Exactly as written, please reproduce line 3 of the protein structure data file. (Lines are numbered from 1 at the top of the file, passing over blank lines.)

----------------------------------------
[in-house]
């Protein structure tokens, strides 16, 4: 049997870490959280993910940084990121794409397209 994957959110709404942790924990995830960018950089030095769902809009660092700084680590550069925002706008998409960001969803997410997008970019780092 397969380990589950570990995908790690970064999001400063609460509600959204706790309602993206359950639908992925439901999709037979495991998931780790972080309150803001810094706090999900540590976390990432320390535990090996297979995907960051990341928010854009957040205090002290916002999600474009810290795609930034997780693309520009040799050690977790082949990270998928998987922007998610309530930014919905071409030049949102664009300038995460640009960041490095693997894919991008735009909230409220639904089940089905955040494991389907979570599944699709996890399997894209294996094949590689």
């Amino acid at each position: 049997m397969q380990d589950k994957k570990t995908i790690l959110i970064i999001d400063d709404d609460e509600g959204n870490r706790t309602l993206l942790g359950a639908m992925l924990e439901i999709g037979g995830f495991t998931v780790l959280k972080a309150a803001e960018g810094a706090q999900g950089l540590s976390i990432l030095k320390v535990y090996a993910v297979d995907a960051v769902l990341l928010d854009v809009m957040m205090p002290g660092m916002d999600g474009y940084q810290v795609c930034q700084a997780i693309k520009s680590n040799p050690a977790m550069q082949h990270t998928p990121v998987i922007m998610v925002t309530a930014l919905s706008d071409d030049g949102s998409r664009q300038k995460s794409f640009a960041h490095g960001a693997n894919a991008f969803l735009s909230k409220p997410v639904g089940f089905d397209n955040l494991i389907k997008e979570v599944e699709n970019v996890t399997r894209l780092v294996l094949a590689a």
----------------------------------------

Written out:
């Amino acid at each position: 049997m397969q380990d589950k994957k570990t995908i790690l959110i970064i999001d400063d709404d609460e509600g959204n870490r706790t309602l993206l942790g359950a639908m992925l924990e439901i999709g037979g995830f495991t998931v780790l959280k972080a309150a803001e960018g810094a706090q999900g950089l540590s976390i990432l030095k320390v535990y090996a993910v297979d995907a960051v769902l990341l928010d854009v809009m957040m205090p002290g660092m916002d999600g474009y940084q810290v795609c930034q700084a997780i693309k520009s680590n040799p050690a977790m550069q082949h990270t998928p990121v998987i922007m998610v925002t309530a930014l919905s706008d071409d030049g949102s998409r664009q300038k995460s794409f640009a960041h490095g960001a693997n894919a991008f969803l735009s909230k409220p997410v639904g089940f089905d397209n955040l494991i389907k997008e979570v599944e699709n970019v996890t399997r894209l780092v294996l094949a590689a």